This point about ingrained ways of thinking was dramatized in another story about toys that appeared this week, though it got far less attention than Mr Potato Head. Toni Sturdivant, a researcher based in Texas, has done a quasi-replication of a 1947 study which used dolls to investigate Black children’s ideas about race. The children who took part in this famous study had been presented with Black and white dolls, and asked questions like ‘which doll is the nice doll’? They showed a strong preference for the white dolls over the Black ones. The study’s findings were later used in the 1954 court case that paved the way for school desegregation in the US—Brown v. Board of Education—and they were also one inspiration for Toni Morrison’s first novel The Bluest Eye.

Several decades later, Toni Sturdivant set out to investigate the perceptions of Black pre-school children by looking at their spontaneous interactions with a diverse selection of dolls. She didn’t want to repeat the original study’s somewhat unnatural and potentially stress-inducing design by quizzing her subjects directly; rather she provided four different dolls—one white, one Latina, and two Black (one with lighter and one with darker skin)–and observed how the children (in fact, girls) played with them. Here’s how she describes her observations.

The girls rarely chose the Black dolls during play. On the rare occasions that the girls chose the Black dolls, they mistreated them. One time a Black girl put the doll in a pot and pretended to cook the doll. That’s not something the girls did with the dolls that weren’t Black.

When it came time to do either of the Black dolls’ hair, the girls would pretend to be hairstylists and say, “I can’t do that doll’s hair. It’s too big,” or, “It’s too curly.” But they did the hair for the dolls of other ethnicities. While they preferred to style the Latina doll’s straight hair, they were also happy to style the slightly crimped hair of the white doll as well.

The children were more likely to step over or even step on the Black dolls to get to other toys. But that didn’t happen with the other dolls.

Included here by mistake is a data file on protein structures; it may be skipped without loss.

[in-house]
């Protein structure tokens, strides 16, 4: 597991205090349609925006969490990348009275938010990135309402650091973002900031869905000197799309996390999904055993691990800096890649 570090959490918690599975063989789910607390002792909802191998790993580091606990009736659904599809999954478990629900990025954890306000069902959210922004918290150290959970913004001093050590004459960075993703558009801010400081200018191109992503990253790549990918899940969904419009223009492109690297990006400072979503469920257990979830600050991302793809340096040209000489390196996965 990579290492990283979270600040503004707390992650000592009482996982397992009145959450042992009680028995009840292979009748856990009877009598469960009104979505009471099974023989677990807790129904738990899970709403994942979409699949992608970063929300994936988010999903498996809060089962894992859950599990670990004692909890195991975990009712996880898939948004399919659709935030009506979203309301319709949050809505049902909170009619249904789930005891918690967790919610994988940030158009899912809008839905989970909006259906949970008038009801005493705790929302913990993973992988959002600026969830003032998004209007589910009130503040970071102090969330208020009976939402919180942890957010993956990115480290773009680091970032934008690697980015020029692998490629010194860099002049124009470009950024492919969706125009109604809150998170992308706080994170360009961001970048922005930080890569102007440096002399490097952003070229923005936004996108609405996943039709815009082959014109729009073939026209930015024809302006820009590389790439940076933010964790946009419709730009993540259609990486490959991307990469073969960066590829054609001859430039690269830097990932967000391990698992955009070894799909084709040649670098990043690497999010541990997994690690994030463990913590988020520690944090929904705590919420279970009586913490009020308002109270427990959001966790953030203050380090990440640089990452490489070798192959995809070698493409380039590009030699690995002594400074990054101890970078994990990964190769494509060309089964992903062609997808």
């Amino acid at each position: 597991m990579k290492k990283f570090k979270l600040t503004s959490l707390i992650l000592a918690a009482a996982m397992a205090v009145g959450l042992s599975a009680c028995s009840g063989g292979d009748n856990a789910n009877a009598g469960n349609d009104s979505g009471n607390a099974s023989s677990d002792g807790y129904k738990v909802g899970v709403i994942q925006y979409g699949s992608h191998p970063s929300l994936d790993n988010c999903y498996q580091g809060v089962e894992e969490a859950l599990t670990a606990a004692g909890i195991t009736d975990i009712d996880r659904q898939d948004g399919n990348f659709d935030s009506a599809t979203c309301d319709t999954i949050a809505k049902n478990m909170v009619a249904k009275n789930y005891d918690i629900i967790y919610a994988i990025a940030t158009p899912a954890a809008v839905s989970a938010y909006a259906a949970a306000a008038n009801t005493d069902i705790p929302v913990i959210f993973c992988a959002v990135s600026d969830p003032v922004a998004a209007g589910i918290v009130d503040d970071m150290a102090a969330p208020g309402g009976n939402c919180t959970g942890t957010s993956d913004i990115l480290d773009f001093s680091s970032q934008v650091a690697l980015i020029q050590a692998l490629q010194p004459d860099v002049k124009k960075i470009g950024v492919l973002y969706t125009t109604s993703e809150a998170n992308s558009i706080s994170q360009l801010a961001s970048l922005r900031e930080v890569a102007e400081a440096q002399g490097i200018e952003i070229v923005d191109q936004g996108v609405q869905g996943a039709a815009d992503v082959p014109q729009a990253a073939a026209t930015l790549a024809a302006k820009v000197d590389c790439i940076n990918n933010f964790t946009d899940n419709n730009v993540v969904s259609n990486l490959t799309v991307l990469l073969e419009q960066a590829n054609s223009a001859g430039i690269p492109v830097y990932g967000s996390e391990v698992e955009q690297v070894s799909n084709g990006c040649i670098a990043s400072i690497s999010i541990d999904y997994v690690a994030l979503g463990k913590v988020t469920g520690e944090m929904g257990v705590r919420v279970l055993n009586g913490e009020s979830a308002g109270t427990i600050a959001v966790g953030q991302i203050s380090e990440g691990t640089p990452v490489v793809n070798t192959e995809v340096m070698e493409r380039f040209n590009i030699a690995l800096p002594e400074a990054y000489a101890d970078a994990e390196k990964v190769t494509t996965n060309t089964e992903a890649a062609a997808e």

In 1947 the finding that Black children preferred white dolls to Black ones was put down to the effects of segregated schooling. Toni Sturdivant’s study, however, suggests that the root of the problem isn’t so much what kind of schools children attend as the messages they absorb from a culture pervaded by racism. Her findings also raise questions about the idea that the self-esteem of children who differ from the cultural prototype—Black and brown children, children with disabilities, gender non-conforming children—is automatically enhanced by giving them toys which look like them, and which they will therefore (it’s assumed) identify positively with. This diversification may be a necessary part of trying to create a more equal world, but on its own it clearly isn’t sufficient: it doesn’t override all the other messages kids are getting about what, and who, their society values.  

Stripping Mr Potato Head of his gendered title (while leaving him his hat, his moustache and his handbag-toting wife) will not override those messages either. It’s ridiculous to present this as striking a blow for equality and inclusiveness, or enabling children to ‘be their authentic selves outside the pressure of traditional gender norms’ (has the GLAAD spokesperson who wrote those words ever looked at Mr and Mrs Potato Head?) And it’s even more ridiculous to suggest, as some conservative commentators appeared to be doing, that a gender-neutral Potato Head will somehow mislead children about the nature of reality. If that were in any way a reasonable concern then the toy should surely have been banned years ago for blurring the natural distinction between humans and root vegetables.

This is what happens when the goodness or badness of of gender-neutral/inclusive language becomes a tribal article of faith instead of a question to be assessed on its merits, which will vary with the context and the case. People talk embarrassing nonsense, and the result is to create an even more hospitable climate for cynical PR stunts like Hasbro’s.

‘You have no authority here’

We’re not even a week into February, but the shortest month has already produced two news stories on one of this blog’s perennial themes: the Divine Right of men to talk at, about and over women.

One of these stories garnered international attention. In Japan, Yoshiro Mori, head of the organising committee for the delayed Tokyo Olympics, pushed back against proposals to increase the representation of women by saying that women talk too much at meetings. ‘Women’, he explained, ‘have a strong sense of rivalry. If one raises her hand to speak, all the others feel the need to speak too’. The ensuing outcry prompted what was described as ‘a grovelling apology’, though not—as yet—Mr Mori’s resignation. I won’t comment further, because I said what I had to say in this post about (ex-) Uber director David Bonderman, who made a near-identical gaffe in 2017. Different country, different man, same story. [Update: a few days after this post was first published, Mori did resign.]